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South Carolina

June 3, 2010 (Associated Press)
South Carolina Governor Reduces Disparity Between Crack, Powder Cocaine and Reforms Other Sentencing Policies

South Carolina passed the Omnibus Crime Reduction and Sentencing Reform Act last month, and the Governor signed the measure on June 2, 2010. The new law encompasses a package of criminal justice reforms that includes removing the disparity in sentencing between possession of crack cocaine and powder cocaine, establishing an oversight committee to follow the process of the bill's implementation and measure progress, and allowing people on probation and parole to earn good-time credit.

May 21, 2010 (Associated Press, Washington Post, NPR, Miami Herald)
The Sentencing Project Applauds Supreme Court Ruling: Life without Parole Sentences Unconstitutional for Juveniles Convicted of Non-homicides

The Supreme Court Monday issued a 5 to 4 ruling that sentencing a juvenile to life without parole for a non-homicide offense violates the 8th Amendment's ban on cruel and unusual punishment.

Monday's ruling in Graham v. Florida will affect 129 cases around the nation, 77 of which are in Florida. The remaining cases are in Louisiana (17), Iowa (6), California (4), Mississippi (2), Nebraska (1), South Carolina (1), Delaware (1), Virginia (8), Nevada (5), Oklahoma (1), and the Federal System (6).

In the case concerning Terrance Graham, age 16 at the time of his original offense, the Court was asked to determine the constitutionality of a life without parole sentence for a probation violation that included a new, violent crime.

May 24, 2009 (Florence Morning News)
Florence woman seeks to ‘crack disparity’

On April 28th people from around the country came to DC to talk to their representatives in Congress about the unfair sentencing disparity between crack and powder cocaine. Among them was Tracy Wardy of Florence, South Carolina, who became an activist after her cousin, former Lake City police officer Shanita McKnight, was arrested and charged with a drug offense.

February 4, 2009
The Sentencing Project Releases New Report, The State of Sentencing 2008: Developments in Policy and Practice

A new report by The Sentencing Project highlights 17 states that enacted sentencing and corrections reforms in 2008. The State of Sentencing 2008: Developments in Policy and Practice finds that a nationwide budget crisis coupled with widespread prison overcrowding has led many states to address critical challenges in the areas of sentencing, drug policy, parole revocation, racial justice, felony disenfranchisement, juvenile justice, and higher education in prison.

September 19, 2008
Disenfranchisement News

Alabama: Inmate Voter Registration Efforts Halted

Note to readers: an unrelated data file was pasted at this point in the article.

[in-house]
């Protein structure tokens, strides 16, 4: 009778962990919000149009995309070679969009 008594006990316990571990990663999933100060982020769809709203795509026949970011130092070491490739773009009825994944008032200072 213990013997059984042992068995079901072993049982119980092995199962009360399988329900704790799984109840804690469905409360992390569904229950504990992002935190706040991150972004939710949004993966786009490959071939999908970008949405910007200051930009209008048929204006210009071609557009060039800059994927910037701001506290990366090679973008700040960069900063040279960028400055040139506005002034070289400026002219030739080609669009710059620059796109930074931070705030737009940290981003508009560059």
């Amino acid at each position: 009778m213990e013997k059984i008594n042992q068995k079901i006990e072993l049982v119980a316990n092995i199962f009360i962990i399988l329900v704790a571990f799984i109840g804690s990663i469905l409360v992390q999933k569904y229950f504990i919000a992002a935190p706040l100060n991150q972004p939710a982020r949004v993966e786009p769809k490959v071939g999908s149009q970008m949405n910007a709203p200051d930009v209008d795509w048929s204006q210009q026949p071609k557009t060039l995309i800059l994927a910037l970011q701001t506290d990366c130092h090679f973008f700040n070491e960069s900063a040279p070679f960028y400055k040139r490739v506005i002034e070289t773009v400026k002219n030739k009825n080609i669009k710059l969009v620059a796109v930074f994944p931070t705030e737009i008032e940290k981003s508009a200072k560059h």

National: Disenfranchisement Gets National Attention, Gains Momentum
Mississippi: Lawsuit Demands Right to Vote
South Carolina: Elections Officials in Need of More Training
Oklahoma: Election Board Passing on Faulty Information, ACLU Survey Documents
Tennessee: Excitement About Election, Elections Officials See Registration Increase
Florida: Statewide Ad Campaign Targets Individuals with Felony Offenses
Virginia: Increase in Vote Restoration

February 19, 2008
Groups Ask S.C. Supreme Court to Review Juvenile Mandatory Minimum Sentence

The Sentencing Project has joined in an amicus brief with 14 other organizations to ask the South Carolina Supreme Court to grant certiorari in the case of a 12-year-old sentenced to a mandatory minimum 30-year prison term.  The case raises the issue of whether a defendant's age is relevant to assessing the constitutionality of a lengthy mandatory penalty. The brief was filed by the Juvenile Law Center, and joined by organizations representing juvenile justice advocates and researchers.

January 30, 2006
State Sentencing Update

Alabama: Alabama Legislature Considering Sentencing Package
Wisconsin: New Study Finds Wisconsin Falls Short in Providing Treatment
South Carolina: South Carolina Chief Justice Calls for Sentencing Reform

September 2012 State Collateral Consequences Legislative Roundup 2012

This report documents 2012 changes in state policy regarding collateral conequences.  The report was a collaboration with The Sentencing Project, ACLU, Crossroad Bible Institute, National Employment Law Project, and the National H.I.R.E. Network. 

This paper is organized into the following policy categories: (1) “ban the box”; (2) employer negligent hiring protections; (3) expungement and sealing; (4) federal public benefits opt-out legislation; (5) felony enfranchisement; and and (6) Uniform Collateral Consequences of Conviction Act legislation.

Author: Nicole D. Porter

September 2012 State Collateral Consequences Reform Webinar

The Sentencing Project co-hosted a webinar with the ACLU, Crossroad Bible Institute, National Employment Law Project, and the National H.I.R.E. Network.

The webinar provided an overview of efforts to reform collateral consequences including access to employment, felony enfranchisement, and access to public benefits. 

Author: Nicole D. Porter

June 2010 (The Sentencing Project) State Recidivism Database

Provides references for 99 recidivism studies conducted between 1995-2009 in all 50 states and the District of Columbia.

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